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School records and your rights as a parent

When you send a child to school, it's your right to know that your child's records will be kept private. On the whole, school records are kept private to prevent anyone except for the school, parents and the children involved from learning about the child's schooling, disciplinary actions or other issues. When your child turns 18, the rights to those records go to your child. At that point, your child owns the records, and no one else has the authority to release them.

As a parent, you have the right to access your child's school records. To start with, you can access any records that are present and can review them for errors. For instance, if your child has a disciplinary mark on the report that wasn't for them, you could have it removed.

You can waive the rights to the records for certain circumstances so that others can access them. For instance, if your child is changing schools, the new school may want access to the records for placement purposes. You'll likely need to give written consent before the records are released since they are private.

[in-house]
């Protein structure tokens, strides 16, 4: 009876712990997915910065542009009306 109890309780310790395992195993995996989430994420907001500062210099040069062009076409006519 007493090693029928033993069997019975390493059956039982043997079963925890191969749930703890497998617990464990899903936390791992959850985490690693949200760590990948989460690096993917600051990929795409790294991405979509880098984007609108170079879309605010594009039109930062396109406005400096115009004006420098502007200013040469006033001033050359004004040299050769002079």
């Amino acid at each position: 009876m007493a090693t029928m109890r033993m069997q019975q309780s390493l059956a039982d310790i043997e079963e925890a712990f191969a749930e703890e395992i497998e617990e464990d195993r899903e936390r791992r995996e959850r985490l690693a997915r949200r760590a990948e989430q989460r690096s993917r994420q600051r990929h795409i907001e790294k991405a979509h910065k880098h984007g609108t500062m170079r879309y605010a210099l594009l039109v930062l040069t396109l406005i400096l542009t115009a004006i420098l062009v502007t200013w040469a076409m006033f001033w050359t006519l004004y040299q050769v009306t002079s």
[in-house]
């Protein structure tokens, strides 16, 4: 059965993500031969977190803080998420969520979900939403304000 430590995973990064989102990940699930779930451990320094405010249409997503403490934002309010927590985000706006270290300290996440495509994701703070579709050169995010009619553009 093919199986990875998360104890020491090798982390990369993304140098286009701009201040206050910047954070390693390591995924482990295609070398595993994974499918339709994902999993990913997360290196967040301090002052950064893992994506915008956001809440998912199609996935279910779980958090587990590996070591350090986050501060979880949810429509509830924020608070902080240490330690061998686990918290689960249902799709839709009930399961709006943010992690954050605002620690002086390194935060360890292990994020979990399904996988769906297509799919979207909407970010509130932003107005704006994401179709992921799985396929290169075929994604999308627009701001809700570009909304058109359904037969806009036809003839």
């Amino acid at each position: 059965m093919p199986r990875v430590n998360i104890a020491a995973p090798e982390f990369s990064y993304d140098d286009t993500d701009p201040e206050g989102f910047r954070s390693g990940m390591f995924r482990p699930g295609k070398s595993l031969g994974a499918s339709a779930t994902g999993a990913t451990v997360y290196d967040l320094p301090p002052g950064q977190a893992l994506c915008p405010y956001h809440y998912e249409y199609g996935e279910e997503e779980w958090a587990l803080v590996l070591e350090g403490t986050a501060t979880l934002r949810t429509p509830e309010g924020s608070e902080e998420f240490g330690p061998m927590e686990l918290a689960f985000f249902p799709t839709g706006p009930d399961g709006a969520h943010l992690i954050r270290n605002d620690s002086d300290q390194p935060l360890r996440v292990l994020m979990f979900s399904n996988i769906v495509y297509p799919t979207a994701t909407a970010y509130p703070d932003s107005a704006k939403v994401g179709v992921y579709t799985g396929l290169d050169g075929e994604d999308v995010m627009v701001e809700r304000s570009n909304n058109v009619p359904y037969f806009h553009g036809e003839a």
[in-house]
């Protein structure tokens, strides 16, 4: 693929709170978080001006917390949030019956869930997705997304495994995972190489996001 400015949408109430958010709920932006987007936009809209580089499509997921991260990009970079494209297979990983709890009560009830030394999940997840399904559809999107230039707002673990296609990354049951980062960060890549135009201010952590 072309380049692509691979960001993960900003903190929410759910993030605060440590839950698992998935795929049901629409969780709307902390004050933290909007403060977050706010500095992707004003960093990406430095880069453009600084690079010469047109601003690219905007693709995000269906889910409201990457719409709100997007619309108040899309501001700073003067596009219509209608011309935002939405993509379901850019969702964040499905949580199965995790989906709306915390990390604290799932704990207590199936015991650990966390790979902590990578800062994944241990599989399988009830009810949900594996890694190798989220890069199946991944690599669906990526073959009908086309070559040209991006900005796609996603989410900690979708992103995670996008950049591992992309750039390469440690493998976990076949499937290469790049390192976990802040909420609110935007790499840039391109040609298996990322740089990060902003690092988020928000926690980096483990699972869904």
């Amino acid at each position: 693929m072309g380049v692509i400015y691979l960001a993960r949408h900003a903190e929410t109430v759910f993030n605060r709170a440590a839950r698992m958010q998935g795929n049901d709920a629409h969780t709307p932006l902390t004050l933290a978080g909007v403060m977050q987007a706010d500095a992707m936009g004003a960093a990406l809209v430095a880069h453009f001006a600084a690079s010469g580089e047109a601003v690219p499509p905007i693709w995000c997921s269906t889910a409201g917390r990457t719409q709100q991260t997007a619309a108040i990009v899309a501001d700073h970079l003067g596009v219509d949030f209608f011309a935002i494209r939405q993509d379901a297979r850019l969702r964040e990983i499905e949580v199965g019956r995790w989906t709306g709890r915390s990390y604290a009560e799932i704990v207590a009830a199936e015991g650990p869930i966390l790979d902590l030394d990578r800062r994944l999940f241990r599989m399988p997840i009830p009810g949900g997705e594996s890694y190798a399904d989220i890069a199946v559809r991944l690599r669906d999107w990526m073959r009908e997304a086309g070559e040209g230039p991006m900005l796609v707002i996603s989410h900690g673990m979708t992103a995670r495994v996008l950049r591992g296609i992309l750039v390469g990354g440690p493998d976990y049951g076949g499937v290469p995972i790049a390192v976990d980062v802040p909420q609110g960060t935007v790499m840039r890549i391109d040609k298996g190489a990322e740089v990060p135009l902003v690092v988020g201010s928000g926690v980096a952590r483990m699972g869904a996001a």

Finally, you can challenge any problems in your child's records. You can challenge days missed, disciplinary actions or other marks that you feel are inappropriate or that could affect your child in the long term.

If you find out that the school has released or shared records that you did not release, then you may be able to make a claim. Releasing rights without getting permission is against the law, and you have every right to protect your child's privacy.

Source: FindLaw, "Florida Privacy of School Records Laws," accessed Dec. 03, 2015

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